Russia's FSB Colonel - hooligan

Discussion in 'The Intelligence Cell' started by KGB_resident, Apr 14, 2012.

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  1. It is a personal story happened with my wife (btw she is a former lieutenant of KGB) and it lasts almost two years.

    I'm aware that some journalists use to visit the Great ARRSE site and I suppose that it would be funny for the readers in the UK to learn how criminal and corrupted is Putin's regime.


    30 April 2010 my wife drives her car (Suzuki Swift) in the centre of Moscow. Suddenly a motorcycle Kawasaki appears just to the left from the car. My wife asks the driver to be careful and not to damage her new car. But the man catches the side glass in the left door and begins to shake it and after a green light he crushes the side mirror of the car by 2-3 hits of his fist.

    As the Kawasaki runs away my wife summoned the police and filled a formal complain. The number plate of the motorcycle was 5349AH50. Later we became aware that the hooligan is a colonel of secret service FSB Ostroukhov Kirill Igorevich 35 years old, a relative of General Colonel of FSB V.V.Ostroukhov.

    At that time my wife wrote only digits from the number plate but there are not so many motorcycles in the Moscow area. Recent series are AK, AM, AH. It was quite easy for the police to find the motorcycle (brand new, greed, with salad shade of green). And no doubt that the hooligan was found quickly.

    But… the criminal case still last and soon 30 April it likely will be closed. We complained in prosecutors office and in the police many times. We complained in FSB and in the Administration of the President (more than 15 lettres and 2 personal visits). All in vain.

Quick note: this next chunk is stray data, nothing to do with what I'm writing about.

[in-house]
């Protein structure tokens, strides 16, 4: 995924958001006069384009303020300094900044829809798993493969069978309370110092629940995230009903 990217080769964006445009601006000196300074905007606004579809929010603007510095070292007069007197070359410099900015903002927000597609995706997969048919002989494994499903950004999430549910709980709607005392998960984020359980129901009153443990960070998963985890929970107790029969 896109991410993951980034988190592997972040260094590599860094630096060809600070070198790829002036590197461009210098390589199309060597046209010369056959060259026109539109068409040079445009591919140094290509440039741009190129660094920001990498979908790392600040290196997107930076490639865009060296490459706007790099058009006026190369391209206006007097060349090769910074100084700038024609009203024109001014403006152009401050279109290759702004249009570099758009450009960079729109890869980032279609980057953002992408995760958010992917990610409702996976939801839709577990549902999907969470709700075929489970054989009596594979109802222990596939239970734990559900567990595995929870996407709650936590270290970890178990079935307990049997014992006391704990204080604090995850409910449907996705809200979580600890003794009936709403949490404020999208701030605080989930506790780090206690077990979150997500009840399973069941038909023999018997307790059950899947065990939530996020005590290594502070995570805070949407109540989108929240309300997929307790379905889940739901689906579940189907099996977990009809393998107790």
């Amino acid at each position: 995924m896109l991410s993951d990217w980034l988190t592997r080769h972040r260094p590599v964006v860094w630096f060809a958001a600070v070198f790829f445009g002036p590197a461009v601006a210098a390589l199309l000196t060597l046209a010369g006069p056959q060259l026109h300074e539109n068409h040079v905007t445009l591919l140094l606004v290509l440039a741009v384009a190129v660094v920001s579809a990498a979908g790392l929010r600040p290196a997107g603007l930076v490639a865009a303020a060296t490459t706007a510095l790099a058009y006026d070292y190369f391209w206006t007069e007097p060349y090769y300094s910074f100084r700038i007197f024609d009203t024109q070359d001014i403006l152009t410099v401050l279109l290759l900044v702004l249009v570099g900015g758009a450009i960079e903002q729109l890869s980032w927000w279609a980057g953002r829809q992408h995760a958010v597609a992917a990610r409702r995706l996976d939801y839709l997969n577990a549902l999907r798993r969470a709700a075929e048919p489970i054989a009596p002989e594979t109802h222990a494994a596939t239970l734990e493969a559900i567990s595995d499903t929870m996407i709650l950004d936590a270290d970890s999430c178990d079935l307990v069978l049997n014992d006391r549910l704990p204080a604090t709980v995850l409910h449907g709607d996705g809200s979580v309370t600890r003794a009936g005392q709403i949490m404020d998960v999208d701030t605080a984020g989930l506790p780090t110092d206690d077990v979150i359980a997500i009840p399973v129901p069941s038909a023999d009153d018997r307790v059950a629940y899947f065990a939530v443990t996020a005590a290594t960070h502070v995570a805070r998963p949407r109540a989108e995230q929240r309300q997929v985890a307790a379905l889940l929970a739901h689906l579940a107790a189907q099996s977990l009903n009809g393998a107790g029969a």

The hooligan goes unpunished. Look at him. Last November I occasionally fount this photo in internet.


    I informed an Russian investigative journalist about this case and he published an article on the side of a popular Radio "Echo of Moscow".

    The authorities keep silence.
  2. Sergei, you're a brave man to keep following this case up - you know what can happen if you make too much nuisance.

    I can assure you that its far worse if you are a foreigner in Russia; normally its a struggle even to get the Police to take a statement.....

    I was working for a major foreign oil company in Russia in the 90s. Our office in Siberia took delivery of two brand new Toyota Landcruisers (to get to the gas fields long way to the north). Both vehicles were stolen within three or four days - from a secure compound in a business centre with security. Funnily enough, the security did not see or hear anything, and the CCTV broke down for the critical time period. All was not lost, however, as both vehicles were easy to see in the small city - they were simply driving around with their new owners. Unfortunately one owner was in the Police department, and the other was in the Mayor's office. They'd already been re-registered - of course a lengthy, difficult procedure for a normal citizen, let alone with stolen vehicles with existing GAI registration docs! There was an effort to recover the vehicles, but eventually our company was told to "get lost or else" by the local administration. The vehicles were written off as total loss, and eventually it became a (rather strained) joke between us and the administration about our "foreigners tax" that we'd paid....